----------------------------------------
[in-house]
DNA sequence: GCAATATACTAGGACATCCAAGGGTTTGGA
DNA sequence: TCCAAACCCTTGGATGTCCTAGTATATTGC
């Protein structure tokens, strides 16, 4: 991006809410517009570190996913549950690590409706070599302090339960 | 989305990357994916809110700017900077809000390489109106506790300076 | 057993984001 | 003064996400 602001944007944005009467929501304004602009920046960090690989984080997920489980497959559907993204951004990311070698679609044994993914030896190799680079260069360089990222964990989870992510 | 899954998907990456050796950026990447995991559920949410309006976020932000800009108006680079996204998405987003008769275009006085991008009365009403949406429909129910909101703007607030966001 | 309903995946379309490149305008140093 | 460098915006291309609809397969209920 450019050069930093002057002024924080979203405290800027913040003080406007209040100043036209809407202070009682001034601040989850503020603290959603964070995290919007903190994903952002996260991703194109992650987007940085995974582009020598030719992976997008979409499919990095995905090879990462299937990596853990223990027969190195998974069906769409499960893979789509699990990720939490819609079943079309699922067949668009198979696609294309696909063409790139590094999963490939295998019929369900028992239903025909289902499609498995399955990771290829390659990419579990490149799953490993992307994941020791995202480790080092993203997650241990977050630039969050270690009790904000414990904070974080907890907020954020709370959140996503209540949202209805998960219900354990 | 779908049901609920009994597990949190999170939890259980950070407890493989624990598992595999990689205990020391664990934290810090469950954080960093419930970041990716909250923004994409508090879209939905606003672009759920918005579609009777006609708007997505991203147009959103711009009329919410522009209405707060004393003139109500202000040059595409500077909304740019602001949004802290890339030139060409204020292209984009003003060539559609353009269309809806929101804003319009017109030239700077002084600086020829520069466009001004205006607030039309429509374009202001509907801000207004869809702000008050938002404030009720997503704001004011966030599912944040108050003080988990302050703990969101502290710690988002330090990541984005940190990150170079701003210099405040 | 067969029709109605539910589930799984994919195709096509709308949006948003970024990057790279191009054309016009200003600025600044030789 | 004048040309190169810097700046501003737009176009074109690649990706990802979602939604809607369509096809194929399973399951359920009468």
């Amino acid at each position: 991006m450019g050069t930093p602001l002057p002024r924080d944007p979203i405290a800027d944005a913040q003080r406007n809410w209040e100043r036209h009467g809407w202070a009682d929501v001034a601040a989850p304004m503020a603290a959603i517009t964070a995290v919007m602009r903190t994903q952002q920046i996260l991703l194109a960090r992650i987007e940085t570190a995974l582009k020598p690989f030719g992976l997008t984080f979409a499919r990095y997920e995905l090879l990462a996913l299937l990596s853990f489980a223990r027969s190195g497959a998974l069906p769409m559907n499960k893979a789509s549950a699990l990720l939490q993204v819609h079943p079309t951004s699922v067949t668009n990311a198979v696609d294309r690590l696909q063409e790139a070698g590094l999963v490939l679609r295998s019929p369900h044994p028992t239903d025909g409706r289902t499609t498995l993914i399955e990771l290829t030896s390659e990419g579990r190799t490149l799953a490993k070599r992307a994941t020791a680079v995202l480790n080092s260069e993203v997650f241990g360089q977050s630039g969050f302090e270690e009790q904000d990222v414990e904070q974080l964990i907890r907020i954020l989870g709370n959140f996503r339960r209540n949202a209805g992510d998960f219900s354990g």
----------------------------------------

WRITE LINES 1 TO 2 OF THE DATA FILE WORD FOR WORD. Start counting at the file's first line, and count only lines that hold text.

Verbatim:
[in-house]
DNA sequence: GCAATATACTAGGACATCCAAGGGTTTGGA